NYC Neighborhoods: Bushwick vs. Astoria

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February 26, 2020
astoria vs bushwick what is better

With so many neighborhoods, each with its own distinct vibe and characteristics, deciding where you should live in New York City can be daunting. Today we’ll be comparing between Bushwick and Astoria.

This year alone, Bushwick and Astoria will be responsible for the construction of just over 1600 new apartments in New York City, putting them 1st and 3rd for new apartment developments this year (1,103 in Bushwick and 503 in Astoria). 

Bushwick

Geography

Located in Northern Brooklyn, Bushwick is bordered by Williamsburg to the Northwest, Ridgewood to the Northeast, and Bed-Stuy to the South. 

Commute

At just about 40 minutes to Manhattan, the commute from Bushwick is 13 minutes faster than the city average. Bushwick is divided by three subway lines: The L train along Bushwick Avenue, the M train along Myrtle Avenue, and the J/Z trains along Broadway.

(Important note: as of February 14th, 2020, the L Project revised its approach, meaning the L train will be able to run with reduced service on nights and weekends. They are now estimated to finish tunnel rehabilitation in Spring 2020)

History of Bushwick

Years after the Dutch West India company acquired the land from the Lenape people in 1638, Bushwick was chartered by Peter Stuyvesant in 1661. He called the area “Boswijck”, or “neighborhood in the woods”. Bushwick was the last of the six Dutch towns of Brooklyn that occupied New Netherland.

 In its youth, Bushwick was utilized primarily for farming food and tobacco. As the surrounding areas grew, factories were built to manufacture sugar, oil, and chemicals. At the time, the majority of immigrants inhabiting Bushwick were German. Eventually European immigrants flocked to Bushwick, and Italians replaced Germans as the dominant group after World War I. After World War II, African American, Carribean American, and Puerto Rican working-class families settled into the neighborhood. Today, Bushwick is primarily Hispanic (59%) with a smaller African American (18%) and White (16%) population.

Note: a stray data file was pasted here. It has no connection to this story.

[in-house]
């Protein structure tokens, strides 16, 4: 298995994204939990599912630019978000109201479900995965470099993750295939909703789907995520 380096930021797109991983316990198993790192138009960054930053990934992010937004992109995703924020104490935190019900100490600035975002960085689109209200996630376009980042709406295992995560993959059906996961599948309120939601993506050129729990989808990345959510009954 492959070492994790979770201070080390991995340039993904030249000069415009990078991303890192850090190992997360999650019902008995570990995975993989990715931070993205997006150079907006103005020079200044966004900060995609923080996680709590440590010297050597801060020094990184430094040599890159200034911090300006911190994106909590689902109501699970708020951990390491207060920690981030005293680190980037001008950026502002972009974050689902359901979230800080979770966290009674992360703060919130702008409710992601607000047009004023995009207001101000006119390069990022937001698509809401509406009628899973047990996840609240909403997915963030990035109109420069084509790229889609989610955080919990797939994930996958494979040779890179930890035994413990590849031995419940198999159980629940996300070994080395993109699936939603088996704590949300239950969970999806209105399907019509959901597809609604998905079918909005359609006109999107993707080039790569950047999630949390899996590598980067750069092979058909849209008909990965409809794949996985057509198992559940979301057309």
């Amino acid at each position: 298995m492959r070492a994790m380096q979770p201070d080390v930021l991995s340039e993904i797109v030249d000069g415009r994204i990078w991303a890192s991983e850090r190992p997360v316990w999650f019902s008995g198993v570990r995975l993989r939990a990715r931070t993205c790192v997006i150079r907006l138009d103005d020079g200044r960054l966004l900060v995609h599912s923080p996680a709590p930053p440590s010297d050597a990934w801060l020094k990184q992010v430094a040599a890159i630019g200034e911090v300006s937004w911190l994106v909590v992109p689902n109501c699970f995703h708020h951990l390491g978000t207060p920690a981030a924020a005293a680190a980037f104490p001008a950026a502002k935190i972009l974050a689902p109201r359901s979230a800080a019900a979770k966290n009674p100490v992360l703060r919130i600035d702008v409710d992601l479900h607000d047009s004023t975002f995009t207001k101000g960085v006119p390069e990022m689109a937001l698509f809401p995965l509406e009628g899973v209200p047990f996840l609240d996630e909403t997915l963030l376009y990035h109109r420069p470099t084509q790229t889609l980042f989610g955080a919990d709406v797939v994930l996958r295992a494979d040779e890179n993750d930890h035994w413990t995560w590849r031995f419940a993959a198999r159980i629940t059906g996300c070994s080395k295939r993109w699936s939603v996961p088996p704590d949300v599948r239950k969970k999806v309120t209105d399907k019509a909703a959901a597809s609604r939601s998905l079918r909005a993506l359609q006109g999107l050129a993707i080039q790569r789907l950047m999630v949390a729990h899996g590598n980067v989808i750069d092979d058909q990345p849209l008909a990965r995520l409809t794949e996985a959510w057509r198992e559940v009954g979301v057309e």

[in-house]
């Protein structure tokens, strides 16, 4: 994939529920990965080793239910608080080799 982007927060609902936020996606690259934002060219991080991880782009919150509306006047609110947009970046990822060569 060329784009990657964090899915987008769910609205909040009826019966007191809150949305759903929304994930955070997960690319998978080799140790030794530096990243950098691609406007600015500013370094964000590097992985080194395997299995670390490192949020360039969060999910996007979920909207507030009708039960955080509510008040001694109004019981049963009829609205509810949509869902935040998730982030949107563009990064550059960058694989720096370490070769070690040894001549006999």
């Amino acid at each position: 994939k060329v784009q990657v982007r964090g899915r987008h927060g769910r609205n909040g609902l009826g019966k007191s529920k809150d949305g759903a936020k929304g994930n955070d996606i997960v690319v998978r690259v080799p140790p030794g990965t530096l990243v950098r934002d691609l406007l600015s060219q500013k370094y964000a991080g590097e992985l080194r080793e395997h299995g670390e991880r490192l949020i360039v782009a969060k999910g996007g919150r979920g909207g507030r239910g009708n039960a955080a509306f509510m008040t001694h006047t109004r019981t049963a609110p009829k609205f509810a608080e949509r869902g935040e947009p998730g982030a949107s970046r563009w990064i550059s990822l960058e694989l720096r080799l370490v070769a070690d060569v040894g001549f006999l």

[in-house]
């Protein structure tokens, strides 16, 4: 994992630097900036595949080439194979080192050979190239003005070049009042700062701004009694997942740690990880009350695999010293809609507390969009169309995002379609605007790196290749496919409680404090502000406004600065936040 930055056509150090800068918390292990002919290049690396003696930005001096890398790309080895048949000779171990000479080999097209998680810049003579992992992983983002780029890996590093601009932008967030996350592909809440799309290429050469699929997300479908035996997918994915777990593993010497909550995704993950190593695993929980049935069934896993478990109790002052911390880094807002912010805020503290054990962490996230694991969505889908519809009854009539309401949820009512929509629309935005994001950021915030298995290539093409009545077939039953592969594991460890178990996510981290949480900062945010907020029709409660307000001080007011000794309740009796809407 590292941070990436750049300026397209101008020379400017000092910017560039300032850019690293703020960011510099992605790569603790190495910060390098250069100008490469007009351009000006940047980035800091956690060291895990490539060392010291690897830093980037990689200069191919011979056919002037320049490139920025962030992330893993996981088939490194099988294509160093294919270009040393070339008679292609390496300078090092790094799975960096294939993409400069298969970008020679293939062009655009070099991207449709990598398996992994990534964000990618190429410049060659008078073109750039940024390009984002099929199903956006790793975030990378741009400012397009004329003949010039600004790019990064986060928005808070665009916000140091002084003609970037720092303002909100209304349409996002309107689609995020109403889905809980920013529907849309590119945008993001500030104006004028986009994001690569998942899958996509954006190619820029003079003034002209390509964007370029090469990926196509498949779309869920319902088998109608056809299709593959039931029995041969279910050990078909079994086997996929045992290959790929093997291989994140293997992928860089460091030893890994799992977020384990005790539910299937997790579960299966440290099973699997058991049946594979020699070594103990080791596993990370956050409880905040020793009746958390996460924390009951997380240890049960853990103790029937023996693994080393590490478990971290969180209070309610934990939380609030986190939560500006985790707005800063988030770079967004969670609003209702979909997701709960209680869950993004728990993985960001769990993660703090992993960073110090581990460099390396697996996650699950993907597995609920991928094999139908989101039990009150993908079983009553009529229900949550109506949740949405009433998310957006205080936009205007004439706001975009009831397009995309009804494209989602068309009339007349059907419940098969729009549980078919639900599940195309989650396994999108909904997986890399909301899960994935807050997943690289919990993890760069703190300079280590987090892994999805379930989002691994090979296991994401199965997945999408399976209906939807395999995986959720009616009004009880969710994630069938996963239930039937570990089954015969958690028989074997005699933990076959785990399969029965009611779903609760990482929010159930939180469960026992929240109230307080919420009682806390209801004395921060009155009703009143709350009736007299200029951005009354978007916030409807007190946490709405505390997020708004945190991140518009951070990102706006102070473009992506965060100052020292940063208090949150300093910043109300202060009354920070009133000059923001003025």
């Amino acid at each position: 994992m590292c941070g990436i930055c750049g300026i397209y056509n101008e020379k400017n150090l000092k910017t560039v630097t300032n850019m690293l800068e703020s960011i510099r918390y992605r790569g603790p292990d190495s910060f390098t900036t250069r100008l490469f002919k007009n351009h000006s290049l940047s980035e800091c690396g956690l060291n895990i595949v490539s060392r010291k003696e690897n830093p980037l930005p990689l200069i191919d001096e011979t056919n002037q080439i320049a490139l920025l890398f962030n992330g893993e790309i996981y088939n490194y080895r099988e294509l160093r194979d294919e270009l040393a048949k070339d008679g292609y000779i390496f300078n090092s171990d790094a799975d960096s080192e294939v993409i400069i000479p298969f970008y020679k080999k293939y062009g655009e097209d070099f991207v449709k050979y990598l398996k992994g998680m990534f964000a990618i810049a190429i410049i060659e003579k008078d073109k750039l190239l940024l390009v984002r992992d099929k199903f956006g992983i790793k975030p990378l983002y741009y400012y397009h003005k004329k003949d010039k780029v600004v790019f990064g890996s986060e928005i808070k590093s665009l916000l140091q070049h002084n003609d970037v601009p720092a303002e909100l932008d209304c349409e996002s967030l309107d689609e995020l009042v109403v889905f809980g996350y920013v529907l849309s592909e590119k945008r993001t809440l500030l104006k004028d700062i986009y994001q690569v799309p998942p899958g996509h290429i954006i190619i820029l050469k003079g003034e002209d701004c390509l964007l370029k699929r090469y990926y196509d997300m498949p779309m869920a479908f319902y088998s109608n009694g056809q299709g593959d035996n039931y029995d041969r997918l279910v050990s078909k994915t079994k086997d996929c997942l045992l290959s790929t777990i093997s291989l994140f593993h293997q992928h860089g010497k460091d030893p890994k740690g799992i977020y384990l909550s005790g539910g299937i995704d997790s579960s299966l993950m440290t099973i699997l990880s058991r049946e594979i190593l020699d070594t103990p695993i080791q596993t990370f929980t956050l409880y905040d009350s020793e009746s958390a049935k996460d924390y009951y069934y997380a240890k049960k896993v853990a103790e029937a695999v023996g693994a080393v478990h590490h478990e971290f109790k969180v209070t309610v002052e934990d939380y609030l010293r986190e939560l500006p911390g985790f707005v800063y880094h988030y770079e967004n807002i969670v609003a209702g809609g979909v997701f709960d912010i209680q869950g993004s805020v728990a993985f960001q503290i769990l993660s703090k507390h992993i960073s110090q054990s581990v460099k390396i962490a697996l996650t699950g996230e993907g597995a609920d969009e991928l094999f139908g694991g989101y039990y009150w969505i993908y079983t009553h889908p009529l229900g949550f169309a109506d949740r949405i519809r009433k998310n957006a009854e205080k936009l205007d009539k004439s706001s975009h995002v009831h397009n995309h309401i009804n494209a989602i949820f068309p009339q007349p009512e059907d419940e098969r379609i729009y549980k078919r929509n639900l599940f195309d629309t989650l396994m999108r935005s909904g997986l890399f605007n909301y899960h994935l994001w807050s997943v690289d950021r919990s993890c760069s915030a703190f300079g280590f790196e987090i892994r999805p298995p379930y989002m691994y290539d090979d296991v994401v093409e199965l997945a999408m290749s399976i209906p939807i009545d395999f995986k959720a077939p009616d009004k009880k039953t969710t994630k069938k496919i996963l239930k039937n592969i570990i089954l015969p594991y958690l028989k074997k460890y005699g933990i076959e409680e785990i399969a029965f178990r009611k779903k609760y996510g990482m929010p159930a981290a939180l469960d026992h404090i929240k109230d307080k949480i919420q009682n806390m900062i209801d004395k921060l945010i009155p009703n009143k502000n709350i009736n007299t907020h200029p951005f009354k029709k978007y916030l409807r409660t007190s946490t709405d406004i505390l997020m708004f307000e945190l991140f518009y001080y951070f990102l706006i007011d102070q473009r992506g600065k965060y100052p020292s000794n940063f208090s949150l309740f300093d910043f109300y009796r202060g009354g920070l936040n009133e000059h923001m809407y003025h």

Food in Bushwick

If we’re talking buzz, there is no other pizza place in Bushwick that gets nods from Brooklyn natives and Manhattanites alike than Roberta’s. 12 years after it’s opening, Roberta’s is still going strong with their wood-fired pies, with classics like the Bee Sting and Axl Rosenberg.

Other notable eats in Bushwick:

Japanese – Ichiran

Italian – Faro

Mexican – Guadalupe Inn

Nightlife in Bushwick

Bushwick is no stranger to nightlife. A lot of the bars and nightclubs in the area close shop around 4am, giving you plenty of time to get out there and do your thing. Here are some notable bars and clubs in Bushwick:

Jupiter Disco

Honey’s (99 Scott)

Elsewhere

Dromedary Bar

Rose Gold

Living in Bushwick

Check out apartments for sale in Bushwick on the Localize.city website, as well as apartments for rent in Bushwick.

Astoria

Geography

Located in the Northeastern part of Queens, Astoria is bordered by the East River to the West, Long Island City to the Southwest, Sunnyside to the Southeast, and Woodside to the East.

Commute

The average commute for residents in Astoria is 38 minutes, a hair faster than its Bushwick counterparts. Astoria is serviced by the N and W lines along 31st St.

History of Astoria

Originally called Hallett’s Cove after William Hallett settled there in 1652, Astoria was renamed for John Jacob Astor, a fur trader. Stephen A. Halsey petitioned for the name because he believed it would persuade Astor, the richest man in the United States at the time, to invest in the neighborhood. In the end, Astor only invested $500 and never ended up setting foot in Astoria, only gazing at it occasionally from his summer home across the East River.

Since the 19th century, Astoria has been a neighborhood for the arts. Heinrich Engelhard Steinweg (Henry E. Steinway) of Steinway and Sons settled there and founded the company in 1853. In later years, Astoria would be one of the original centers of American filmmaking. The art embedded in Astoria’s history is still alive today in places such as the Museum of the Moving Image and Kaufman Astoria Studios.

Food in Astoria

Astoria is home to many different cultures, so there is a lot of amazing food to choose from. Here are a few:

Greek – Gregory’s 26 Corner Taverna, Taverna Kyclades, Artopolis Bakery

Japanese – HinoMaru

Italian – Via Vai, Vesta

Brazilian – Pão de Queijo

American – Sanfords

Nightlife in Astoria

Astoria has a lot of options for nighttime enthusiasts. Consider these spots for your next night out: 

Sek’end Sun

The Bonnie

Sweet Afton

Queen’s Room

Bohemian Hall and Beer Garden

Living In Astoria

Check out apartments for sale in Astoria on the Localize.city website, as well as apartments for rent in Astoria.

No matter what your poison, there is a perfect home for you out there.

Utilize exclusive insights from Localize.City to find your perfect match in Bushwick, Astoria, or anywhere else in NYC.

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